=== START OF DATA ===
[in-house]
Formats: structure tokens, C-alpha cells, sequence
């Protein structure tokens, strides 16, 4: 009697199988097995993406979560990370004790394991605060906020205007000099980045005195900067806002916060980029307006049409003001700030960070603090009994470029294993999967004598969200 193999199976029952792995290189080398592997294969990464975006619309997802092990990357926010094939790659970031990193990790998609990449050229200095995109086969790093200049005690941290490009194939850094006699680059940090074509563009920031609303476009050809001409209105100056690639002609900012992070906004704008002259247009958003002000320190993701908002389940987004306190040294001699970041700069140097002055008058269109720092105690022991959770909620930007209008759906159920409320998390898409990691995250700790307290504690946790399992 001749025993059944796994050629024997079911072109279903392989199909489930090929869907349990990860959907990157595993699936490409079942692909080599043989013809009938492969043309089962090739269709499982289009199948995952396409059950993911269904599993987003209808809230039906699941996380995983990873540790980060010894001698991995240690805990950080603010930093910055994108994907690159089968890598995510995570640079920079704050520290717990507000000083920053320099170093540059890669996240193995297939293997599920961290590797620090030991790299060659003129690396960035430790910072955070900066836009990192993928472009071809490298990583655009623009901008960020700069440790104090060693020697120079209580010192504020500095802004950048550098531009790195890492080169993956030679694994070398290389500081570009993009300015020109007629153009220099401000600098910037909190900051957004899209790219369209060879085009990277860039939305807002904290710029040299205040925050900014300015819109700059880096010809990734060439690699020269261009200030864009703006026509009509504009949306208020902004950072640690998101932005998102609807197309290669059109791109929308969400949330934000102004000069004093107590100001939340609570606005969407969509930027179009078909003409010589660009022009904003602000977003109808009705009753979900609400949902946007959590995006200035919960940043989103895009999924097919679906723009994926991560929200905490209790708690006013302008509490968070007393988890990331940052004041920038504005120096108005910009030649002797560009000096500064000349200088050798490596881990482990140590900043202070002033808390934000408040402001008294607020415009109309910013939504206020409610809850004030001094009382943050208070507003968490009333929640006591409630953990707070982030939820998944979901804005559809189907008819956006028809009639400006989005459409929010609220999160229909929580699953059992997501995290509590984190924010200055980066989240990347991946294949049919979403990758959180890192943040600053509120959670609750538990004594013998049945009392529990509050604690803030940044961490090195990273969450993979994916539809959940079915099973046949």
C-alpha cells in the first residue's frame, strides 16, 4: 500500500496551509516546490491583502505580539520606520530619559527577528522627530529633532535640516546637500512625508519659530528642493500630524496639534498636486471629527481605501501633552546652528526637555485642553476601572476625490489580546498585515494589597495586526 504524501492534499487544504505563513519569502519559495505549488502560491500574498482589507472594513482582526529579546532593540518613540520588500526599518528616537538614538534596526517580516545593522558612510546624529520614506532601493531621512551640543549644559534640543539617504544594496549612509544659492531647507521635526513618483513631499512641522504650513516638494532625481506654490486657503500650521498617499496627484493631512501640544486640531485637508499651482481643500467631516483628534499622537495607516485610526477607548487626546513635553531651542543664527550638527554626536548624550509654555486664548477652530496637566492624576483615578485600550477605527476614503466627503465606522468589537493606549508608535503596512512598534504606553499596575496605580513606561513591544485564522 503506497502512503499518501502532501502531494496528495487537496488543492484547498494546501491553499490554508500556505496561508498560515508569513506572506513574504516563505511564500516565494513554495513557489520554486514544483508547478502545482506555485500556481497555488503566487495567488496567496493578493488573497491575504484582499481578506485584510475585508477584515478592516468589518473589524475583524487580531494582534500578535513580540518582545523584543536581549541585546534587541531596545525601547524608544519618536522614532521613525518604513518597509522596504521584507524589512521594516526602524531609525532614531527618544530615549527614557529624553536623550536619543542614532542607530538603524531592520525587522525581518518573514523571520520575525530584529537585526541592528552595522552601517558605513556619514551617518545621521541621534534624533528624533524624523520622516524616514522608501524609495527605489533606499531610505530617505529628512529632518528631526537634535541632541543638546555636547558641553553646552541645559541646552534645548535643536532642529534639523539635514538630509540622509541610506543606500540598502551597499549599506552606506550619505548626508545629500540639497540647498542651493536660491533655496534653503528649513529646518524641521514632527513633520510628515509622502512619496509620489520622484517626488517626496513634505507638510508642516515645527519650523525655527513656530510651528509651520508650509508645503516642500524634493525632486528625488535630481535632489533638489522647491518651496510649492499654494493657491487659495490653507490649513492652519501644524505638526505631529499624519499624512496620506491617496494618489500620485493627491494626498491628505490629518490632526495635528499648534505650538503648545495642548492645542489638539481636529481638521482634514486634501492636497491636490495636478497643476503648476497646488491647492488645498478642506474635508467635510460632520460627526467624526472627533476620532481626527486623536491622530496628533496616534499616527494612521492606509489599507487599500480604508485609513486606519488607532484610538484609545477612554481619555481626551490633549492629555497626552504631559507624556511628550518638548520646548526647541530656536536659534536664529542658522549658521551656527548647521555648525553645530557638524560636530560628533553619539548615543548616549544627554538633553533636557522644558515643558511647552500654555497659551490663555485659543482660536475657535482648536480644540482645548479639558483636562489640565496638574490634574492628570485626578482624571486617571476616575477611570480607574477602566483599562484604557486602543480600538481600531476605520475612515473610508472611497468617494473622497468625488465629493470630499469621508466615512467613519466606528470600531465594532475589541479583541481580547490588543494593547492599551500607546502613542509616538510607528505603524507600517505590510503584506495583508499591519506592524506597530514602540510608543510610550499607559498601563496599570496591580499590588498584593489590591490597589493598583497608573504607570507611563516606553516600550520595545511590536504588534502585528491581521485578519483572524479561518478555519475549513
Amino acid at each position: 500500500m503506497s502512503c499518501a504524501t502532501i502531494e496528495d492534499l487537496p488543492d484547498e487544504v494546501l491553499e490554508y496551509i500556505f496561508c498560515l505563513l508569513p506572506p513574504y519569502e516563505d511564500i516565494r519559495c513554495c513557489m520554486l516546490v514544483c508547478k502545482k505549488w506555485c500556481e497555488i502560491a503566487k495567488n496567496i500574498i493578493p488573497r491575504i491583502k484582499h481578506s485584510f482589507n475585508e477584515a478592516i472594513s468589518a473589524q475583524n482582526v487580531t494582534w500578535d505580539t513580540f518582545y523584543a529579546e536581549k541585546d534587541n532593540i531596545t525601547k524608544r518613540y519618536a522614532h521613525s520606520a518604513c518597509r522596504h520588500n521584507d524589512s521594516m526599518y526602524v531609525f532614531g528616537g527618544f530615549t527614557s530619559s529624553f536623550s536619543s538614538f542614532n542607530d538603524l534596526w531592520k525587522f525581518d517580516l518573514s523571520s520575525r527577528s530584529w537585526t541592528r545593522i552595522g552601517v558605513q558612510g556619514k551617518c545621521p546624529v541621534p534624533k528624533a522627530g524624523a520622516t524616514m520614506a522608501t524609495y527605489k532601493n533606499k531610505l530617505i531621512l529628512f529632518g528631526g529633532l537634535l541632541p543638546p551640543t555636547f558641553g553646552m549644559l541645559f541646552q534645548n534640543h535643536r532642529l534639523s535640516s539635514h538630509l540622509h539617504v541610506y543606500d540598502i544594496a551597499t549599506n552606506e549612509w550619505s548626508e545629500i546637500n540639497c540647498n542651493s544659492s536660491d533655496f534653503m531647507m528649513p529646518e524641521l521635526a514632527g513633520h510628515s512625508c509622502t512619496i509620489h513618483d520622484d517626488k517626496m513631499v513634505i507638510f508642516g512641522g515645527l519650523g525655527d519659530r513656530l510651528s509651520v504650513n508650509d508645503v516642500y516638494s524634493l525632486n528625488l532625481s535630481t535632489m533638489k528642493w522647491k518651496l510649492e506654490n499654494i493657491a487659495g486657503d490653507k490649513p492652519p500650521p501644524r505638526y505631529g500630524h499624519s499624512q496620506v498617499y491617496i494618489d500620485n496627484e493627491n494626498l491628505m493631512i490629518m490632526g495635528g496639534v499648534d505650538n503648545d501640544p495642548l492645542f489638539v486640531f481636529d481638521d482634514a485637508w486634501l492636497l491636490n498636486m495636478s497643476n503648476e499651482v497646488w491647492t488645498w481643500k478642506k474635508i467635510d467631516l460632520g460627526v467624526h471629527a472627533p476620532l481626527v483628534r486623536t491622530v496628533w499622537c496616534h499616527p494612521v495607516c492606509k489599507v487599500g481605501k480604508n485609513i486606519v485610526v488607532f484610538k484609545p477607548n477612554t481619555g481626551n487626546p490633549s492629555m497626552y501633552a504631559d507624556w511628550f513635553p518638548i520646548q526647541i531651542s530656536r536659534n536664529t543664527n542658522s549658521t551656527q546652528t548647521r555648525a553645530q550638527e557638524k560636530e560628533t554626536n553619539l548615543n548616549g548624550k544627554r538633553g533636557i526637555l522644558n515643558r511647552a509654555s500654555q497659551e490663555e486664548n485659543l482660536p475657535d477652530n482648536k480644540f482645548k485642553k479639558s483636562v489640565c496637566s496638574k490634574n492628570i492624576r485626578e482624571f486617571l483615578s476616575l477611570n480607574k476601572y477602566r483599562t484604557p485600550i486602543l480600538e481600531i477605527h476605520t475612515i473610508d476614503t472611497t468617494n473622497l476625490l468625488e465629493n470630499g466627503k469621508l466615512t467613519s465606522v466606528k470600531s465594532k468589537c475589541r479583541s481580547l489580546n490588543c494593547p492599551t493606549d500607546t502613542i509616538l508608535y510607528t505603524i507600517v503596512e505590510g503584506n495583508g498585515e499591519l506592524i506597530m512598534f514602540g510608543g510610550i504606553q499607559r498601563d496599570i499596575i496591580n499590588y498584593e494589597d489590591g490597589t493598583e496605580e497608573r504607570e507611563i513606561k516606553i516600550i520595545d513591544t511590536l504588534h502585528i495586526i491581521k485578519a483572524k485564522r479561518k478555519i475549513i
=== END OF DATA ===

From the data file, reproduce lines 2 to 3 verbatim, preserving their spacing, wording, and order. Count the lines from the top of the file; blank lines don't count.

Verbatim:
Formats: structure tokens, C-alpha cells, sequence
């Protein structure tokens, strides 16, 4: 009697199988097995993406979560990370004790394991605060906020205007000099980045005195900067806002916060980029307006049409003001700030960070603090009994470029294993999967004598969200 193999199976029952792995290189080398592997294969990464975006619309997802092990990357926010094939790659970031990193990790998609990449050229200095995109086969790093200049005690941290490009194939850094006699680059940090074509563009920031609303476009050809001409209105100056690639002609900012992070906004704008002259247009958003002000320190993701908002389940987004306190040294001699970041700069140097002055008058269109720092105690022991959770909620930007209008759906159920409320998390898409990691995250700790307290504690946790399992 001749025993059944796994050629024997079911072109279903392989199909489930090929869907349990990860959907990157595993699936490409079942692909080599043989013809009938492969043309089962090739269709499982289009199948995952396409059950993911269904599993987003209808809230039906699941996380995983990873540790980060010894001698991995240690805990950080603010930093910055994108994907690159089968890598995510995570640079920079704050520290717990507000000083920053320099170093540059890669996240193995297939293997599920961290590797620090030991790299060659003129690396960035430790910072955070900066836009990192993928472009071809490298990583655009623009901008960020700069440790104090060693020697120079209580010192504020500095802004950048550098531009790195890492080169993956030679694994070398290389500081570009993009300015020109007629153009220099401000600098910037909190900051957004899209790219369209060879085009990277860039939305807002904290710029040299205040925050900014300015819109700059880096010809990734060439690699020269261009200030864009703006026509009509504009949306208020902004950072640690998101932005998102609807197309290669059109791109929308969400949330934000102004000069004093107590100001939340609570606005969407969509930027179009078909003409010589660009022009904003602000977003109808009705009753979900609400949902946007959590995006200035919960940043989103895009999924097919679906723009994926991560929200905490209790708690006013302008509490968070007393988890990331940052004041920038504005120096108005910009030649002797560009000096500064000349200088050798490596881990482990140590900043202070002033808390934000408040402001008294607020415009109309910013939504206020409610809850004030001094009382943050208070507003968490009333929640006591409630953990707070982030939820998944979901804005559809189907008819956006028809009639400006989005459409929010609220999160229909929580699953059992997501995290509590984190924010200055980066989240990347991946294949049919979403990758959180890192943040600053509120959670609750538990004594013998049945009392529990509050604690803030940044961490090195990273969450993979994916539809959940079915099973046949």